Double sestina

 

Double metric

And so it was decided: on that day –
Midsummer’s Eve – together they would ride
Two hundred k. A long day on the road,
The double metric; yet the fire inside
Would not be quenched, despite the threat of rain.
The workshop lights burned late: tea cooled, time slowed
As tyres and chains were checked one final time,
The last dust speck removed from frame and wheel,
Until, at length, the moment came to climb
The stairs and sink in dreams. The work and pain
Could wait until tomorrow to be real.

They’d known each other many years. A real
And lasting friendship had been forged one day
When Dave ran through a pothole, smashed a wheel
And crashed, a flailing mass of limbs and pain.
A minute back, Mike saw it all and slowed,
Pulled over, made the calls, then set to ride
Behind the ambulance. Dave healed in time
And when the moment came to take the road
Again, Mike nursed him up each breathless climb
Gave confidence on roads left slick by rain:
They’d ridden countless miles since, side by side.

They knew their plan was on the crazy side:
What looked fine on the map might not, in real
Life, work so well, especially in the rain.
Mike warned: “Two hundred clicks is a long way
If everything goes perfectly; but slowed
By mishaps, weather, it’s a nine-hour day
At least.” But they were still resolved to ride
And serve their time as convicts of the road;
On burning, windswept flat and airless climb,
Legs leaden, stinging eyes fixed on the wheel
In front, tap out the rhythm, block the pain
And narrow down all sense of life and time

To This and Now. Dave woke at six, in time
To get up, dress, eat hugely, crack the side
Gate open with a burglar’s stealth. Mike slowed
And stopped outside. “No sign of rain,”
He grinned. “All set? Grand. Let’s get under way.”
And in that moment, everything was real,
And as they laboured up the day’s first climb
Dave knew that they were truly going to ride
The double metric. No cars on the road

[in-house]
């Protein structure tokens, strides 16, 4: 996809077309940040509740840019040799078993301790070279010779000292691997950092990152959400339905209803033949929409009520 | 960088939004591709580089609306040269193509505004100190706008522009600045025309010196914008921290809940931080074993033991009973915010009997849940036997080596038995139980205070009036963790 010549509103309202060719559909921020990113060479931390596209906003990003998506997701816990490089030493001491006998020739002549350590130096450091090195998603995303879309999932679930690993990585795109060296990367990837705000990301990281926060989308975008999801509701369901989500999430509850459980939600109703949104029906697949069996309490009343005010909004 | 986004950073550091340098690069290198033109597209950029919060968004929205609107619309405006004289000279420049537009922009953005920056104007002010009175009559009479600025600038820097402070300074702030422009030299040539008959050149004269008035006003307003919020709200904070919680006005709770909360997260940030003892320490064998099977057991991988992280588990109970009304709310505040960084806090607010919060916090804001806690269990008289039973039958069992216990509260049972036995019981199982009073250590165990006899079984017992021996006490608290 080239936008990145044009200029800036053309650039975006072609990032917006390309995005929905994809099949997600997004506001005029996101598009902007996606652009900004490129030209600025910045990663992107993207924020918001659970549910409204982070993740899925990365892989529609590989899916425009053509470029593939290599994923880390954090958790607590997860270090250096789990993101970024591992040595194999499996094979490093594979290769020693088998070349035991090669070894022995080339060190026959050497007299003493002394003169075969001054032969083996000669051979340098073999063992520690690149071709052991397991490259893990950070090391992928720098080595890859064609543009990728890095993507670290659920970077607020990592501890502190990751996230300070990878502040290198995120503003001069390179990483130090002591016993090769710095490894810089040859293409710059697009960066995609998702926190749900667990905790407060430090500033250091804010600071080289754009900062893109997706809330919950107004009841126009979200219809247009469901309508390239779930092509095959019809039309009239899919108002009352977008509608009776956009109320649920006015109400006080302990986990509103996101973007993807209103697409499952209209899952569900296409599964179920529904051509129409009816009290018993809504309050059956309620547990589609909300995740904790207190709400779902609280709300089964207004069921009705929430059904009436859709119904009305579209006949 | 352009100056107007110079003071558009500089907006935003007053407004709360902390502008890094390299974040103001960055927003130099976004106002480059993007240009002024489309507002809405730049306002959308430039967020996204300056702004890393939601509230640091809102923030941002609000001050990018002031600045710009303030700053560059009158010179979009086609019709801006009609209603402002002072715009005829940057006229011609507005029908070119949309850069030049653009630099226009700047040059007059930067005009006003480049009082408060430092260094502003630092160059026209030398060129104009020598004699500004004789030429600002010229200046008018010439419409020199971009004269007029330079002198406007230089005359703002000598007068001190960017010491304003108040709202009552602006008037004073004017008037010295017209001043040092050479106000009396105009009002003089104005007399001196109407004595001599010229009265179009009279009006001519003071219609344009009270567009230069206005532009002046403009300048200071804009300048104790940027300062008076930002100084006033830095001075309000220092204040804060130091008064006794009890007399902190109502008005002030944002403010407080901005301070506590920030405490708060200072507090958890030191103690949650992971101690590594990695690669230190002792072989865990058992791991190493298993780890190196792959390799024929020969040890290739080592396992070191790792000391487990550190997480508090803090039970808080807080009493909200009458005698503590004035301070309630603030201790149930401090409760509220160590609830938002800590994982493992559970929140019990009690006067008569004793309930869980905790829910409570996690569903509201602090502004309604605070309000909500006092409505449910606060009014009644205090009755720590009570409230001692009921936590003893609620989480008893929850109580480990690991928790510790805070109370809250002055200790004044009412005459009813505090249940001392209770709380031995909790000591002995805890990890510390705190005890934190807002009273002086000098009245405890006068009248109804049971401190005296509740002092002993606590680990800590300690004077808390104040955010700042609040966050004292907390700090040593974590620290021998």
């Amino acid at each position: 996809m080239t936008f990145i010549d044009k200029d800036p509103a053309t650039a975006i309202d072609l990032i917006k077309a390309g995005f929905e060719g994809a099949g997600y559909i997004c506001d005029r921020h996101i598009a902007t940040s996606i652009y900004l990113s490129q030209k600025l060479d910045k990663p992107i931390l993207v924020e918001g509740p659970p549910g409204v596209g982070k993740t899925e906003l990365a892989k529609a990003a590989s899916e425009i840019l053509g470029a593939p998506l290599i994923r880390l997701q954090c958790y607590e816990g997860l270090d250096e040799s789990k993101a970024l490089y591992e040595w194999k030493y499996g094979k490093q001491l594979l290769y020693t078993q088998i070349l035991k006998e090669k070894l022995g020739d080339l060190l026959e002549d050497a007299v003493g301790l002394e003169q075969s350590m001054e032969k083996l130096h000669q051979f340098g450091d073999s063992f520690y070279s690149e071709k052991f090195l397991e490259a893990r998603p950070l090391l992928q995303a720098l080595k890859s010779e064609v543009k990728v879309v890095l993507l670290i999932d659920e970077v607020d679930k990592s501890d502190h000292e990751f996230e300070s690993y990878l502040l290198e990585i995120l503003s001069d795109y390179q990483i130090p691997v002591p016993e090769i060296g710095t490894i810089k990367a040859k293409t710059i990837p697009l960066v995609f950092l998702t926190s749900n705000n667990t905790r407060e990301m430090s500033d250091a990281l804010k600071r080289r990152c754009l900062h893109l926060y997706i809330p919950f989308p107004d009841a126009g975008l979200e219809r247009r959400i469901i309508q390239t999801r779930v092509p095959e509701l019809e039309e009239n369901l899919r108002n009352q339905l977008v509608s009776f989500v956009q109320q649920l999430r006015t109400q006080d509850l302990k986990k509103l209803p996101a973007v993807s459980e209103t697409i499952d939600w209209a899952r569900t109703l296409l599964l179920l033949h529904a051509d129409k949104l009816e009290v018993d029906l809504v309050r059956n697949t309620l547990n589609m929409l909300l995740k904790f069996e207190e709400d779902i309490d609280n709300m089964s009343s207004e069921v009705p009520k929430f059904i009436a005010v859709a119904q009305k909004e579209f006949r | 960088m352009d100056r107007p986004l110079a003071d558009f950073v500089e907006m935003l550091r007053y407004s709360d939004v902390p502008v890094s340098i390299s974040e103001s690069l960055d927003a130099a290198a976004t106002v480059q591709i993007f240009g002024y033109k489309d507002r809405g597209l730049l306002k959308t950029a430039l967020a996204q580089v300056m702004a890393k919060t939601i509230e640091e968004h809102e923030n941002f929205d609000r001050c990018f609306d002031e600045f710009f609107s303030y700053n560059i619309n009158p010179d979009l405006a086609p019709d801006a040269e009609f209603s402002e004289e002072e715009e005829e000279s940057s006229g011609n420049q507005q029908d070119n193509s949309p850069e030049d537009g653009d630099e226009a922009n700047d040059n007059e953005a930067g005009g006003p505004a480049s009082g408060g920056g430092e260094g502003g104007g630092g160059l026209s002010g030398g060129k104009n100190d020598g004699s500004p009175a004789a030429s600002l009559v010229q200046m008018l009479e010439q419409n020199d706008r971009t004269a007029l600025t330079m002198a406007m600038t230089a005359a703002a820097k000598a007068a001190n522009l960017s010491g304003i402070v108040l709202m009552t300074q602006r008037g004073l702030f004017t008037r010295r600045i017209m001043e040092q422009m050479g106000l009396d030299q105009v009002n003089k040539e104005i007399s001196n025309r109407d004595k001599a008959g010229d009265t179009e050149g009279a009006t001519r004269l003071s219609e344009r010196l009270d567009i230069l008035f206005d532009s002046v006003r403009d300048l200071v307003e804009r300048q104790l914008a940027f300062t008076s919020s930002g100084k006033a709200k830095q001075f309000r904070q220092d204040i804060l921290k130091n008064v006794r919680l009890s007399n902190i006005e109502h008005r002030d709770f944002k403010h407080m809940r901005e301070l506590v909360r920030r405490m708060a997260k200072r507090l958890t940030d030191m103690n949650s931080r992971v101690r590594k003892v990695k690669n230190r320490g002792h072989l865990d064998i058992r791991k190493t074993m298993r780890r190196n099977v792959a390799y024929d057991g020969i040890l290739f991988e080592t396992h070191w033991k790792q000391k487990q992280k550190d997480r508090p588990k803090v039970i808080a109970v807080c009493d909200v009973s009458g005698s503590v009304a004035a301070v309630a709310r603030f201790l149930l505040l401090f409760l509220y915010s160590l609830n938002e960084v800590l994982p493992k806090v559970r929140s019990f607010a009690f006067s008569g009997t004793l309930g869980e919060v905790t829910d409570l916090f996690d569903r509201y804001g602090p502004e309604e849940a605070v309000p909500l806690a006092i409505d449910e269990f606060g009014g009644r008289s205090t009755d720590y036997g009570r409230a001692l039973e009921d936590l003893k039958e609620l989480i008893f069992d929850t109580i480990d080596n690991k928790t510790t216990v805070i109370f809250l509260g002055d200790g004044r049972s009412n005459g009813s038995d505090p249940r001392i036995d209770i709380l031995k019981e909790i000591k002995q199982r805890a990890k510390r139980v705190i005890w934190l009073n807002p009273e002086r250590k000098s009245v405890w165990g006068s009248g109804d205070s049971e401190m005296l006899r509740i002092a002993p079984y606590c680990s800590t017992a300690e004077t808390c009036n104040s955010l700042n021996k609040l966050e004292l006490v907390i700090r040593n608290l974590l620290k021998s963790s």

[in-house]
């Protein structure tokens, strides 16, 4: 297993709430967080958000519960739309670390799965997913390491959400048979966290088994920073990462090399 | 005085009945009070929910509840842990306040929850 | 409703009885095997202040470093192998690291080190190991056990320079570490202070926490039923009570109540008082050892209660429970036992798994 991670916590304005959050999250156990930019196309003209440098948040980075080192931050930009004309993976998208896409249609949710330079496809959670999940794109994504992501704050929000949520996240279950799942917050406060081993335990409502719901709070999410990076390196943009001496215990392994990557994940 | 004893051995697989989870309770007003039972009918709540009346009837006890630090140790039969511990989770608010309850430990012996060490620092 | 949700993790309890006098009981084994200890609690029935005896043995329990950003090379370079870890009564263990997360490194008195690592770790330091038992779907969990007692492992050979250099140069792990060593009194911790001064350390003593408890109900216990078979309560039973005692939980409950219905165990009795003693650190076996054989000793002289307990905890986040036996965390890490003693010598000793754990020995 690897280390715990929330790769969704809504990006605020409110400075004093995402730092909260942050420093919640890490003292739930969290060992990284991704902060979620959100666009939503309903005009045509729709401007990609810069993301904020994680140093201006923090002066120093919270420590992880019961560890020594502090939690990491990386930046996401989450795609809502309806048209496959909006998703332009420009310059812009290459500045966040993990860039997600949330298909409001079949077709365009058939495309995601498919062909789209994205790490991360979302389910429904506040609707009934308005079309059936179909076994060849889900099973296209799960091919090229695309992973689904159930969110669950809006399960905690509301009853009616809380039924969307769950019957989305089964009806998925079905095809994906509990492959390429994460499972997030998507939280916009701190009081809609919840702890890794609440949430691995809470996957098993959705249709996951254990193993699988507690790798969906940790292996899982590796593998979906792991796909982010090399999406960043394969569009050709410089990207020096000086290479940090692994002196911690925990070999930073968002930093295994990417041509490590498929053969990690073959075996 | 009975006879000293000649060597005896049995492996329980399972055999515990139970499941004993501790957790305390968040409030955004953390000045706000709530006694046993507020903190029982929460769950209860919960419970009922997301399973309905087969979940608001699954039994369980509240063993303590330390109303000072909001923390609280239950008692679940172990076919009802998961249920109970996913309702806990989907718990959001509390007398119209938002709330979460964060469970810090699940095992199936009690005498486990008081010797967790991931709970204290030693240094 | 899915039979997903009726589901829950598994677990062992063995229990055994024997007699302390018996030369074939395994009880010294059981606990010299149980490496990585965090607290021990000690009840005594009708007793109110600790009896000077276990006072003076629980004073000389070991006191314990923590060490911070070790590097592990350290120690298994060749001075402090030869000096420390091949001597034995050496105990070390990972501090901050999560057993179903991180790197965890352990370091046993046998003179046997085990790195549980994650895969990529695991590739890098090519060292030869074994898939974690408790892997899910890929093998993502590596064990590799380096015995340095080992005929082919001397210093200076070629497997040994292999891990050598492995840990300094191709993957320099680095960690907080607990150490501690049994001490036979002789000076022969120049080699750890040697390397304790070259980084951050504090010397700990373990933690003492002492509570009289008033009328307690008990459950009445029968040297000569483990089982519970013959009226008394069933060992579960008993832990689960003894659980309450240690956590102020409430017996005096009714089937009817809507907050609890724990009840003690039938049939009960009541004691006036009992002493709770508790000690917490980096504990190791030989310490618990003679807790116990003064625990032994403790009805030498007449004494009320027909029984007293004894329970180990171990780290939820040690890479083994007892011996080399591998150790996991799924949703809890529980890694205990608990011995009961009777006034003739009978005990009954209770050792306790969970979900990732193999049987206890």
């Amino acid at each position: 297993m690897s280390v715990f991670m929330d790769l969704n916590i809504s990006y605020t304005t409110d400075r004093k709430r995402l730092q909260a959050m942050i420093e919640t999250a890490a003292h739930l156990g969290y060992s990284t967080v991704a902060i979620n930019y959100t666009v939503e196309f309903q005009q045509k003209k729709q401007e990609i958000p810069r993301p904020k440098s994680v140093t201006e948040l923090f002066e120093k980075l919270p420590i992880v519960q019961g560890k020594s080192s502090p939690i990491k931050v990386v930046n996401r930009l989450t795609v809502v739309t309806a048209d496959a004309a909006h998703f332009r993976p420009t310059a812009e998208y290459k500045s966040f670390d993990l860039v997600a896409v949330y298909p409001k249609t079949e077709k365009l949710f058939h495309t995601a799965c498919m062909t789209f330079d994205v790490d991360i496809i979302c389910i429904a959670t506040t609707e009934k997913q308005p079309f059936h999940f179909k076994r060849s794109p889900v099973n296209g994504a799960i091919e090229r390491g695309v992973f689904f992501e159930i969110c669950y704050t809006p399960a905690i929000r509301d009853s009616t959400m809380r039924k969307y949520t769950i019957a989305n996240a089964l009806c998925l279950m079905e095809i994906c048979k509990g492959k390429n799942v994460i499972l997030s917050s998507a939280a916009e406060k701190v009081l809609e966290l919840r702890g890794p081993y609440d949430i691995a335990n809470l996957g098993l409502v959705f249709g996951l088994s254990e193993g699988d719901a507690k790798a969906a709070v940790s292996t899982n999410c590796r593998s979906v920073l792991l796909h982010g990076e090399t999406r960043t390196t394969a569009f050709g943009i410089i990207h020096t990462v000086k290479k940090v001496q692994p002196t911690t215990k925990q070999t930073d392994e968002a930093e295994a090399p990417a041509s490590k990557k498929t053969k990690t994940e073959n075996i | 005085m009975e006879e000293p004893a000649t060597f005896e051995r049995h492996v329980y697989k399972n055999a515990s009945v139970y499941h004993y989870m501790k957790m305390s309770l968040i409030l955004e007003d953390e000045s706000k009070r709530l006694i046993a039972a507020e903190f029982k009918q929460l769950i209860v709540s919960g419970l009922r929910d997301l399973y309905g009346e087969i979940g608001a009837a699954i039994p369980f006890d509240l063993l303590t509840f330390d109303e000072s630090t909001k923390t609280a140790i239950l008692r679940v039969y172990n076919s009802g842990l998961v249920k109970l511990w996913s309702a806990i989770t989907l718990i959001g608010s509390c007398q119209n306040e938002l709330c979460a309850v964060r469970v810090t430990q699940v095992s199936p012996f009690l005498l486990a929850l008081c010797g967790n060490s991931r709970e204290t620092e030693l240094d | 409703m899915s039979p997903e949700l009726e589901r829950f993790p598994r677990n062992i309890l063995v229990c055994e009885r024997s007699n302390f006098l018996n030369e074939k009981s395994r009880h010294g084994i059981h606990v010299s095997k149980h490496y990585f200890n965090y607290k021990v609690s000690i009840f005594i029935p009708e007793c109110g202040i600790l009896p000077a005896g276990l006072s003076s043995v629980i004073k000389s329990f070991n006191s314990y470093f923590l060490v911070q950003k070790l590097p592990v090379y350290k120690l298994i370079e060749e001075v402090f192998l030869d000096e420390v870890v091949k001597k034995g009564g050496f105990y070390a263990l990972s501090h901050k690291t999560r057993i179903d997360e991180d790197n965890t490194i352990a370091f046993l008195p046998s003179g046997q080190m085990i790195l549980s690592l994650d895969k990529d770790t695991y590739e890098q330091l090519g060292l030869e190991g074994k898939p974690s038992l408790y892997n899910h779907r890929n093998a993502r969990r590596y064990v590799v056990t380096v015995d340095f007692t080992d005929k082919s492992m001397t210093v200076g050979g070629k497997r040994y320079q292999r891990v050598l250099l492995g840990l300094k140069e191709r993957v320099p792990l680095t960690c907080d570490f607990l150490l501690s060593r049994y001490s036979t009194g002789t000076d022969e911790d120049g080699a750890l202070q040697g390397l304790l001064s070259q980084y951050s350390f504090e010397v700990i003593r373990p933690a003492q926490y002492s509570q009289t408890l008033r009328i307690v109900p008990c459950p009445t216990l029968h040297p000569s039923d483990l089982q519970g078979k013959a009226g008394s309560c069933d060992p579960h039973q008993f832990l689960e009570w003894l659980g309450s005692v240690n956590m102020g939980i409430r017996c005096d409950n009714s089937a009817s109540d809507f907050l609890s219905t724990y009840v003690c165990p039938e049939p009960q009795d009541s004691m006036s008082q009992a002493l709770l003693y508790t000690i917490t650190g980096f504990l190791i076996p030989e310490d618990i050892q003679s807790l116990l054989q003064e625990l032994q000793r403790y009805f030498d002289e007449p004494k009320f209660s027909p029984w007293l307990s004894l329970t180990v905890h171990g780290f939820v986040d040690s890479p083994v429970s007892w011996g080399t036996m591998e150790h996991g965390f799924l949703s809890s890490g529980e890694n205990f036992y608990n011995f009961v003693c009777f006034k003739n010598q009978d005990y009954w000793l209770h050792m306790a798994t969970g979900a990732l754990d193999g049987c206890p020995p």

At this ungodly hour; any pain
In joints and muscles quickly gone; the day
Yet fresh and cool; the hum of wheel

And purr of chain the only sounds as, wheel-
To-wheel, they ticked off clicks and time.
With thirty gone, they stopped to stuff their rain-
Proofs into jersey pockets. “That last climb
Was pretty tough,” Dave panted. “And the day
Ain’t over yet,” Mike quipped. “Lot more to ride
Before we stop for lunch.” Both riders slowed.
“Sit on my wheel for now. I know the way:
We’ve got a stretch of fairly easy road
Ahead; it’s rolling – sprinter’s hills – no real
Big climbs.” Dave nodded, then slipped from Mike’s side
Into his slipstream – balm for cyclists’ pain.

At eighty k, another dose of pain:
A hill so steep, each felt that his front wheel
Might rear up any moment. Then the rain
Began, just lightly, as they topped the climb.
“I guess we’re lucky we got all this way
And stayed dry,” Mike remarked. “Ten more to ride
Then lunch.” They rode into the village, slowed
By cars, then found a café as the day
Was turning wet in earnest. “Now the real
Fun starts,” Mike chuckled. Both men took their time
With sandwiches and cake. Meanwhile, outside
The rain lashed down. “Come on, let’s hit the road,”

Dave said. With jackets zipped up high, they rode
Out of the village. In a window pane
Dave saw himself reflected. As he slowed
To look, he thought of all the time
And work that he’d invested, and a real
Pride rose in him. He knew this was the day
He’d finally made it back. “Hey, Mike – let’s ride!”
He yelled, exultant. On the first big climb
He set the pace, bike rocking side to side
Beneath him as he stamped the pedals; rain
Flared up in fantail fountains from each wheel.
He reached the top, looked back, and saw that way

Behind, Mike laboured, trying to find a way
To keep the gear going over. But the road
Is merciless to those who have no wheel
To follow. So Mike struggled through the rain
Alone, until he finally reached Dave’s side.
“I didn’t mean to drop you on that climb,”
Dave said, shame-faced, remembering the day
Mike stopped for him, “I know I should have slowed
And…” “That’s OK,” Mike gasped, “I tried to reel
You in but you were too strong. Dished out pain
Like that when I was your age. Guess that Time